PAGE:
Main Content

Water Quality Credit Trading: Savings from Storm Water


Craig Holland, Jane Silfen

Director of Product Development The Nature Conservancy's NatureVest; Associate, EKO Asset Management Partners

Storm water is getting a lot more expensive for developers in Washington, D.C. In 2013, the Department of Energy & Environment (DOEE) modified its storm water management regulations to greatly increase the amount of storm water that must be managed on private property. As of July 14, 2015, the revised regulation is fully in place, and private property developers now are required to bear some of the burden—and cost—of reducing storm water runoff into the waterbodies surrounding the District. DOEE also has implemented an innovative storm water credit trading program, however, which promises to provide financial benefit, design flexibility and community benefits to District-area property developers.

The 2013 Stormwater Rule applies to two types of projects: “major land disturbing activity” (meaning a man-made change to the land surface, such as clearing, grading or excavation, that potentially changes its runoff characteristics) or “major substantial improvement.” Major land disturbing activity falls under the regulation if the project disturbs 5,000 cu. ft. or more of soil, while substantial improvement projects trigger the regulation if the structure’s footprint is 5,000 cu. ft. or greater and when renovation costs exceed 50% of the pre-project assessed value. Following the recently concluded transition period, the 2013 Stormwater Rule applies to all projects in the District that fit in one of these two categories.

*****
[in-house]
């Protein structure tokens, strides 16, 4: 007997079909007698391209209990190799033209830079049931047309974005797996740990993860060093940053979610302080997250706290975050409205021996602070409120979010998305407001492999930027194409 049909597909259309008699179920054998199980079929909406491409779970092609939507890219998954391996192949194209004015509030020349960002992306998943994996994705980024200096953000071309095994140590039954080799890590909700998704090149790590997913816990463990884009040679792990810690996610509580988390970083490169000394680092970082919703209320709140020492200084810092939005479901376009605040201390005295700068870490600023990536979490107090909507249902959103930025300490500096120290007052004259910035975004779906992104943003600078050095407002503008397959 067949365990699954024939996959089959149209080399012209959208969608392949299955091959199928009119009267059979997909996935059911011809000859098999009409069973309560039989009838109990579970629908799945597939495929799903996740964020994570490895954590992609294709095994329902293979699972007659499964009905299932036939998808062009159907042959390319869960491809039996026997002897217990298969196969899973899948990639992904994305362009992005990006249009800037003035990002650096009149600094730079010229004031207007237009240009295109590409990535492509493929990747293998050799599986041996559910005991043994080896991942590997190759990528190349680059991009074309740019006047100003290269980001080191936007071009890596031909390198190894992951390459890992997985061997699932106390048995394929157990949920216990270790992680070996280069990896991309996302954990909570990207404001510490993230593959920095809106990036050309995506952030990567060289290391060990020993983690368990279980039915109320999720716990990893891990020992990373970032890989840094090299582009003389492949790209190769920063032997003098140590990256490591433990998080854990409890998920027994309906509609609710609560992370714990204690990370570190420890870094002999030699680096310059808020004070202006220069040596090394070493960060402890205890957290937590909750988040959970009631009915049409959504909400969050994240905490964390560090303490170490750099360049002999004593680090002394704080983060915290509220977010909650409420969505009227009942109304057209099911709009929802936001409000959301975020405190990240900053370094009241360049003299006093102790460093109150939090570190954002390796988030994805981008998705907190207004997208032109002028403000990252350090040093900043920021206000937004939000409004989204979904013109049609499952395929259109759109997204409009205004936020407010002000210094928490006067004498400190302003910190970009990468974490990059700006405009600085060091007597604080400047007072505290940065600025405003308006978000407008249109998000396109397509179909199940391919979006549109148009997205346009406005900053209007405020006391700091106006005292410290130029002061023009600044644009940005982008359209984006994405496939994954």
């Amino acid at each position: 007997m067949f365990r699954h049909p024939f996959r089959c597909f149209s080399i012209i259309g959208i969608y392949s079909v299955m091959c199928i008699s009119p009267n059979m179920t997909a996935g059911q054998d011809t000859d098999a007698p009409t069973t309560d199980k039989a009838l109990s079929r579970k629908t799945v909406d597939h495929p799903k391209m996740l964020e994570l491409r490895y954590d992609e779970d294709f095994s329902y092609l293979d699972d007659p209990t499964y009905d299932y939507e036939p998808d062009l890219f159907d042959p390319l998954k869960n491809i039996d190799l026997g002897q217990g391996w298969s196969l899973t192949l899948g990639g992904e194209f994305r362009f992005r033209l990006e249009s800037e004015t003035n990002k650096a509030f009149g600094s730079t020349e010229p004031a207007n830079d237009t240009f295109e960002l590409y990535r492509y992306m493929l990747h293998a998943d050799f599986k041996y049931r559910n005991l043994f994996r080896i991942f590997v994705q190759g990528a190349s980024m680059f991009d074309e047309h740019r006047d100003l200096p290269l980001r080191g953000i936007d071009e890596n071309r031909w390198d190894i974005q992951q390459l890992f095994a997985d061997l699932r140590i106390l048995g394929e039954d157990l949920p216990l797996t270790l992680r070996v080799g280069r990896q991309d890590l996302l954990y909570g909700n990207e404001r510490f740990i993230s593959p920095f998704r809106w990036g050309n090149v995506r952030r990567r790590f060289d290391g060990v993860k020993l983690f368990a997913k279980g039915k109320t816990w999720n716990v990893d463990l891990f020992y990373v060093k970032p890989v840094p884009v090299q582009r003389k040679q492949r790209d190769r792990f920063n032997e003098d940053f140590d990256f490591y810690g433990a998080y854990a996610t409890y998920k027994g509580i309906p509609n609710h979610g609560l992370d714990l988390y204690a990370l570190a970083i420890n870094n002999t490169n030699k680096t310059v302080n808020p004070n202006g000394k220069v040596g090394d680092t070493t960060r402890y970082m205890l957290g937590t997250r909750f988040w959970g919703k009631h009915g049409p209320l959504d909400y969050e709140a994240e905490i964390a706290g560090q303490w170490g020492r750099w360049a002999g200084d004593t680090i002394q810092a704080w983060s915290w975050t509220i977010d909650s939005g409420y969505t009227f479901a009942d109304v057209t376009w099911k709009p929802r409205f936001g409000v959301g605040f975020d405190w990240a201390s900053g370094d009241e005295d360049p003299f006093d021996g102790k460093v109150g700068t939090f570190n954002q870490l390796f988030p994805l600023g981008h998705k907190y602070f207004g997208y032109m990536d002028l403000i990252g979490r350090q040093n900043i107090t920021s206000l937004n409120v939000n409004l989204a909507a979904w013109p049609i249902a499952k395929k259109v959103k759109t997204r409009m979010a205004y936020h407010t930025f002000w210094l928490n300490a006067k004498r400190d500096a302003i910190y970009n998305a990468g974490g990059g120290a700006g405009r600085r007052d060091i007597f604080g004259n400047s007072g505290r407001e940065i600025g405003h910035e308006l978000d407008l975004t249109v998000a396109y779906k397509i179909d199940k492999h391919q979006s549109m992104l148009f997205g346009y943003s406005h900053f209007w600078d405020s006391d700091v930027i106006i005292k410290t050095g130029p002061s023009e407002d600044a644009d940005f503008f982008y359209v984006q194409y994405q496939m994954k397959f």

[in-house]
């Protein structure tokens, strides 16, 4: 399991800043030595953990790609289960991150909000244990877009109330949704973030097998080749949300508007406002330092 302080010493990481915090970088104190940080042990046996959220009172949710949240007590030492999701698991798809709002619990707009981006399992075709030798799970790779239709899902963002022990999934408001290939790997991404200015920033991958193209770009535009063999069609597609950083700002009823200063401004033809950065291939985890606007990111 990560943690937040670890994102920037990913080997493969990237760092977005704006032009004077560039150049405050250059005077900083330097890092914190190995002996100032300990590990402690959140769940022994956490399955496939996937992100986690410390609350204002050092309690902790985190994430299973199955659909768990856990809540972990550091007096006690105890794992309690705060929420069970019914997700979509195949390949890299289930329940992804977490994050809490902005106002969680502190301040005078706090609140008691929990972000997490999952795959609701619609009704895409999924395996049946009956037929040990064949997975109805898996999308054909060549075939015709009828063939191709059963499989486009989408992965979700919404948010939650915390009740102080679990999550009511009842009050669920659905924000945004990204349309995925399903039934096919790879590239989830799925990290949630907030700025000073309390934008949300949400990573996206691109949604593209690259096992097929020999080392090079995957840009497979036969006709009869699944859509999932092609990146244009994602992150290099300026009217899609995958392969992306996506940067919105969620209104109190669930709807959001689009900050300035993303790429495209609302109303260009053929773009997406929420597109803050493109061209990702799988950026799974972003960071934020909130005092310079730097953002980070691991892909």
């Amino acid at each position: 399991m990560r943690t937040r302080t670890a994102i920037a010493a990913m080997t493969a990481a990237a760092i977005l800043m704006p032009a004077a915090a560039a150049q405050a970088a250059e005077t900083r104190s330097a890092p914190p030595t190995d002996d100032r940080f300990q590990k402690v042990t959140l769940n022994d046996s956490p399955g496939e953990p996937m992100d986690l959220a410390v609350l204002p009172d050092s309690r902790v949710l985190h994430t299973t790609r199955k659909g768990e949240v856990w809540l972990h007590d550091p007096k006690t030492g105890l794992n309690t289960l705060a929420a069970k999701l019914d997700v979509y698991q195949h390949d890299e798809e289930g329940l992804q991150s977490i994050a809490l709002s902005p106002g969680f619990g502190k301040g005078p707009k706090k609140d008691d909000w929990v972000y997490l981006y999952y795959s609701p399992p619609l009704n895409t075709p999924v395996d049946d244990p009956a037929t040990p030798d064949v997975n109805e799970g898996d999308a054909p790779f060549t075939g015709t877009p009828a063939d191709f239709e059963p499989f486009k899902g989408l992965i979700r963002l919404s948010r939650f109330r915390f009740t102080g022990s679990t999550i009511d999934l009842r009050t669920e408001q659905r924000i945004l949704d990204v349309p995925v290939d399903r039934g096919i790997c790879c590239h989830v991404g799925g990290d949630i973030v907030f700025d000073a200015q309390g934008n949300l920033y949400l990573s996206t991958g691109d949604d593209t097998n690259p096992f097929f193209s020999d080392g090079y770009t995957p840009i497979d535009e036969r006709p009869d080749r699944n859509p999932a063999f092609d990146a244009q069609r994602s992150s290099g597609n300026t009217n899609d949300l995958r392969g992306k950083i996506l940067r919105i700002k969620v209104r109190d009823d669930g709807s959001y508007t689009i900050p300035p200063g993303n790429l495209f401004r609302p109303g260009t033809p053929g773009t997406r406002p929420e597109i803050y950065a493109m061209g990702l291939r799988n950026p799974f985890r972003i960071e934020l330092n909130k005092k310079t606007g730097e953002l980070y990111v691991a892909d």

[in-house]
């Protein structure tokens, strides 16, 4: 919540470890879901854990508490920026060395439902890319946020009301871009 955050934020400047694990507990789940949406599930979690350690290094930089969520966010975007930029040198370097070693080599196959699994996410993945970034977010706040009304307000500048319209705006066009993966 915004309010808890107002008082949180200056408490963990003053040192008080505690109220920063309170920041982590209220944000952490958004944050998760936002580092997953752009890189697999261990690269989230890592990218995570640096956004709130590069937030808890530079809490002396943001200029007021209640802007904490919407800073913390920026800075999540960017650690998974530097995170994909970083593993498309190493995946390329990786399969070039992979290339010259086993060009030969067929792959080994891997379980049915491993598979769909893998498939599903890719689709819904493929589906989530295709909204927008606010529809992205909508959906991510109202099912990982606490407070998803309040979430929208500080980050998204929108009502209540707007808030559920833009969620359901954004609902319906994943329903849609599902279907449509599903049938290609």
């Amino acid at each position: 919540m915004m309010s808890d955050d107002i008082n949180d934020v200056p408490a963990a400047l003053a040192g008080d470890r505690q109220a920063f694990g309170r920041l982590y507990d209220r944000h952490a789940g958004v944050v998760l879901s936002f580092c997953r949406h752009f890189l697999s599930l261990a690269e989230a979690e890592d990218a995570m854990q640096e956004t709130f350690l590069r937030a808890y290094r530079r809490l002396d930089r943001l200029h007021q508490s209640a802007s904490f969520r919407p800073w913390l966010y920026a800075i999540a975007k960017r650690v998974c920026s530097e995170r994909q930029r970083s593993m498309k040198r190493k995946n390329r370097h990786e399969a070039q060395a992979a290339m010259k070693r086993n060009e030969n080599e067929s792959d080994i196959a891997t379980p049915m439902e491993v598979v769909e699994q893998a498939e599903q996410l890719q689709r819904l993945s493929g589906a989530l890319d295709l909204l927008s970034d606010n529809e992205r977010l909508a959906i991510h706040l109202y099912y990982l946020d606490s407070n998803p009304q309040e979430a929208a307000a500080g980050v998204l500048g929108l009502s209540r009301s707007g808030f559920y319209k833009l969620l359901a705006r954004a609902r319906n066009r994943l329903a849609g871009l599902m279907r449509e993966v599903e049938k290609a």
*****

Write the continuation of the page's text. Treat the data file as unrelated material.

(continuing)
Under the 2013 Stormwater Rule, major land disturbing projects are required to manage storm water runoff for a 90th-percentile storm event, or 1.2 in. of rainfall in a 24-hour period. Major substantial improvement projects must retain 0.8 in. of storm water runoff. Developers must manage this runoff with one or more of 13 DOEE-approved green infrastructure best management practices (BMPs.) Approved BMPs include green roofs, rain gardens, porous concrete, constructed wetlands and harvesting, and reuse BMPs such as cisterns—presuming all water is reused on site where it is captured.

Read the full piece below for more from Craig Holland, Director of Product Development for The Nature Conservancy's NatureVest division and Jane Silfen, Associate at EKO Asset Management Partners.

Originally Posted on Storm Water Solutions

January 01, 1970